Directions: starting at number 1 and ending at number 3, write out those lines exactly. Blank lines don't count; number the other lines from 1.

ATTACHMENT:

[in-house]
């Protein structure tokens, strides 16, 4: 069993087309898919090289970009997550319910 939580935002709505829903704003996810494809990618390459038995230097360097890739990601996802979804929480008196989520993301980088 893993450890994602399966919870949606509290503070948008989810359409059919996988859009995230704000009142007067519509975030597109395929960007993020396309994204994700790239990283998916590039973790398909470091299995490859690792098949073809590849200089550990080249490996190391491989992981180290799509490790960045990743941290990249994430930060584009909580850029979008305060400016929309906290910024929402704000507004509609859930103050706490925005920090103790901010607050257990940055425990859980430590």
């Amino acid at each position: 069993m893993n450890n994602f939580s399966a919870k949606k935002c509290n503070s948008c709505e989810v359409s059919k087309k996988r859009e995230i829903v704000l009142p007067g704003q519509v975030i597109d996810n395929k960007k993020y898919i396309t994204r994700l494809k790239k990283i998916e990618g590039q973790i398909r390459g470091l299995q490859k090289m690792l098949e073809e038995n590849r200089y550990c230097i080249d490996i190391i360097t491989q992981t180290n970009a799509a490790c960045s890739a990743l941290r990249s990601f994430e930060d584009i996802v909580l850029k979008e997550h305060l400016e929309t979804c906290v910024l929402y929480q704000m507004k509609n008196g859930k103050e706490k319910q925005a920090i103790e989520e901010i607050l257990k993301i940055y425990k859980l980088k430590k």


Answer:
[in-house]
């Protein structure tokens, strides 16, 4: 069993087309898919090289970009997550319910 939580935002709505829903704003996810494809990618390459038995230097360097890739990601996802979804929480008196989520993301980088 893993450890994602399966919870949606509290503070948008989810359409059919996988859009995230704000009142007067519509975030597109395929960007993020396309994204994700790239990283998916590039973790398909470091299995490859690792098949073809590849200089550990080249490996190391491989992981180290799509490790960045990743941290990249994430930060584009909580850029979008305060400016929309906290910024929402704000507004509609859930103050706490925005920090103790901010607050257990940055425990859980430590």
């Amino acid at each position: 069993m893993n450890n994602f939580s399966a919870k949606k935002c509290n503070s948008c709505e989810v359409s059919k087309k996988r859009e995230i829903v704000l009142p007067g704003q519509v975030i597109d996810n395929k960007k993020y898919i396309t994204r994700l494809k790239k990283i998916e990618g590039q973790i398909r390459g470091l299995q490859k090289m690792l098949e073809e038995n590849r200089y550990c230097i080249d490996i190391i360097t491989q992981t180290n970009a799509a490790c960045s890739a990743l941290r990249s990601f994430e930060d584009i996802v909580l850029k979008e997550h305060l400016e929309t979804c906290v910024l929402y929480q704000m507004k509609n008196g859930k103050e706490k319910q925005a920090i103790e989520e901010i607050l257990k993301i940055y425990k859980l980088k430590k």